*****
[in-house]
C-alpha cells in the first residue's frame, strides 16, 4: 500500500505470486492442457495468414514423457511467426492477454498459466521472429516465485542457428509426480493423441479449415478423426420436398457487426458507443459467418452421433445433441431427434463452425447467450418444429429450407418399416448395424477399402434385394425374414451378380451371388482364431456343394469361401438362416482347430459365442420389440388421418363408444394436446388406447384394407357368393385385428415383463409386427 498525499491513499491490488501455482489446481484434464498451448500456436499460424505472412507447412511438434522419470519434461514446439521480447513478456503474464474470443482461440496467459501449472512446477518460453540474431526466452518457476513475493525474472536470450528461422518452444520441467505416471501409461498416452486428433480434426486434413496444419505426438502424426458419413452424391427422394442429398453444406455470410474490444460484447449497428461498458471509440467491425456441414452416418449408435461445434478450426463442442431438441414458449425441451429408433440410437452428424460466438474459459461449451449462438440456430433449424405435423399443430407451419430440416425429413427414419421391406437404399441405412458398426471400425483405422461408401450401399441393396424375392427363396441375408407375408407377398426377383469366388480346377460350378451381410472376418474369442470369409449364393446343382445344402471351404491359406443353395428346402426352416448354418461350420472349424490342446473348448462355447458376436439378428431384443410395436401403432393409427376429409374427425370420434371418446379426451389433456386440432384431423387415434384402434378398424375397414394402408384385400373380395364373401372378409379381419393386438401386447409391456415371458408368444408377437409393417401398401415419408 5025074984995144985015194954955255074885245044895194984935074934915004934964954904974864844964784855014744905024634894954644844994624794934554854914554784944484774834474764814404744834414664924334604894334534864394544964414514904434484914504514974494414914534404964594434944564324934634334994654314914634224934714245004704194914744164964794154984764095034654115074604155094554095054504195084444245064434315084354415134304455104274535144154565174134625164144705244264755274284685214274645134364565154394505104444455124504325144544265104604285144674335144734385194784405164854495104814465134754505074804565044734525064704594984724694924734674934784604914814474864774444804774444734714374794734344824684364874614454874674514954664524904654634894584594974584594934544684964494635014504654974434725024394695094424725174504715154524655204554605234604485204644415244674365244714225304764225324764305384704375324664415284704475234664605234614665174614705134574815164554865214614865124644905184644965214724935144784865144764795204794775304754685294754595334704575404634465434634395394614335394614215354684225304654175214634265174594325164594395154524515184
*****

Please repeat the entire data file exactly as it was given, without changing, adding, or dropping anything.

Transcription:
[in-house]
C-alpha cells in the first residue's frame, strides 16, 4: 500500500505470486492442457495468414514423457511467426492477454498459466521472429516465485542457428509426480493423441479449415478423426420436398457487426458507443459467418452421433445433441431427434463452425447467450418444429429450407418399416448395424477399402434385394425374414451378380451371388482364431456343394469361401438362416482347430459365442420389440388421418363408444394436446388406447384394407357368393385385428415383463409386427 498525499491513499491490488501455482489446481484434464498451448500456436499460424505472412507447412511438434522419470519434461514446439521480447513478456503474464474470443482461440496467459501449472512446477518460453540474431526466452518457476513475493525474472536470450528461422518452444520441467505416471501409461498416452486428433480434426486434413496444419505426438502424426458419413452424391427422394442429398453444406455470410474490444460484447449497428461498458471509440467491425456441414452416418449408435461445434478450426463442442431438441414458449425441451429408433440410437452428424460466438474459459461449451449462438440456430433449424405435423399443430407451419430440416425429413427414419421391406437404399441405412458398426471400425483405422461408401450401399441393396424375392427363396441375408407375408407377398426377383469366388480346377460350378451381410472376418474369442470369409449364393446343382445344402471351404491359406443353395428346402426352416448354418461350420472349424490342446473348448462355447458376436439378428431384443410395436401403432393409427376429409374427425370420434371418446379426451389433456386440432384431423387415434384402434378398424375397414394402408384385400373380395364373401372378409379381419393386438401386447409391456415371458408368444408377437409393417401398401415419408 5025074984995144985015194954955255074885245044895194984935074934915004934964954904974864844964784855014744905024634894954644844994624794934554854914554784944484774834474764814404744834414664924334604894334534864394544964414514904434484914504514974494414914534404964594434944564324934634334994654314914634224934714245004704194914744164964794154984764095034654115074604155094554095054504195084444245064434315084354415134304455104274535144154565174134625164144705244264755274284685214274645134364565154394505104444455124504325144544265104604285144674335144734385194784405164854495104814465134754505074804565044734525064704594984724694924734674934784604914814474864774444804774444734714374794734344824684364874614454874674514954664524904654634894584594974584594934544684964494635014504654974434725024394695094424725174504715154524655204554605234604485204644415244674365244714225304764225324764305384704375324664415284704475234664605234614665174614705134574815164554865214614865124644905184644965214724935144784865144764795204794775304754685294754595334704575404634465434634395394614335394614215354684225304654175214634265174594325164594395154524515184